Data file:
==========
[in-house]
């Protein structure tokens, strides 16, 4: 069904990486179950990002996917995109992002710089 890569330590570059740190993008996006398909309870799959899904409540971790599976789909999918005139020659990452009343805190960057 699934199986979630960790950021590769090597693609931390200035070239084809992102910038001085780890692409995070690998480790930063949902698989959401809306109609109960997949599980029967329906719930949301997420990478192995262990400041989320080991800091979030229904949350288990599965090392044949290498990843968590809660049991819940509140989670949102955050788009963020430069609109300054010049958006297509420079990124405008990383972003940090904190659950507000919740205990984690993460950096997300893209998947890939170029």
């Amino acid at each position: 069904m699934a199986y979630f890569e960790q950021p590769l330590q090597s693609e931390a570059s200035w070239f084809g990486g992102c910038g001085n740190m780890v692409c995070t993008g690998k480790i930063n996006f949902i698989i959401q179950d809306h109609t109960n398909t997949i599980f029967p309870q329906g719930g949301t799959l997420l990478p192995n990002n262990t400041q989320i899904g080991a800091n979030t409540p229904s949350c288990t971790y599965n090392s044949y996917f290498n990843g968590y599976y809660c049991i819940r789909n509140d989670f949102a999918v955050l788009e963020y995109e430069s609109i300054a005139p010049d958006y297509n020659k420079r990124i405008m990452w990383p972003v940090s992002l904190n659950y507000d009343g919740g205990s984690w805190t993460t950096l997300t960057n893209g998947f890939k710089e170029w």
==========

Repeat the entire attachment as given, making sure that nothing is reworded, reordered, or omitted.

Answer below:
[in-house]
């Protein structure tokens, strides 16, 4: 069904990486179950990002996917995109992002710089 890569330590570059740190993008996006398909309870799959899904409540971790599976789909999918005139020659990452009343805190960057 699934199986979630960790950021590769090597693609931390200035070239084809992102910038001085780890692409995070690998480790930063949902698989959401809306109609109960997949599980029967329906719930949301997420990478192995262990400041989320080991800091979030229904949350288990599965090392044949290498990843968590809660049991819940509140989670949102955050788009963020430069609109300054010049958006297509420079990124405008990383972003940090904190659950507000919740205990984690993460950096997300893209998947890939170029």
């Amino acid at each position: 069904m699934a199986y979630f890569e960790q950021p590769l330590q090597s693609e931390a570059s200035w070239f084809g990486g992102c910038g001085n740190m780890v692409c995070t993008g690998k480790i930063n996006f949902i698989i959401q179950d809306h109609t109960n398909t997949i599980f029967p309870q329906g719930g949301t799959l997420l990478p192995n990002n262990t400041q989320i899904g080991a800091n979030t409540p229904s949350c288990t971790y599965n090392s044949y996917f290498n990843g968590y599976y809660c049991i819940r789909n509140d989670f949102a999918v955050l788009e963020y995109e430069s609109i300054a005139p010049d958006y297509n020659k420079r990124i405008m990452w990383p972003v940090s992002l904190n659950y507000d009343g919740g205990s984690w805190t993460t950096l997300t960057n893209g998947f890939k710089e170029w």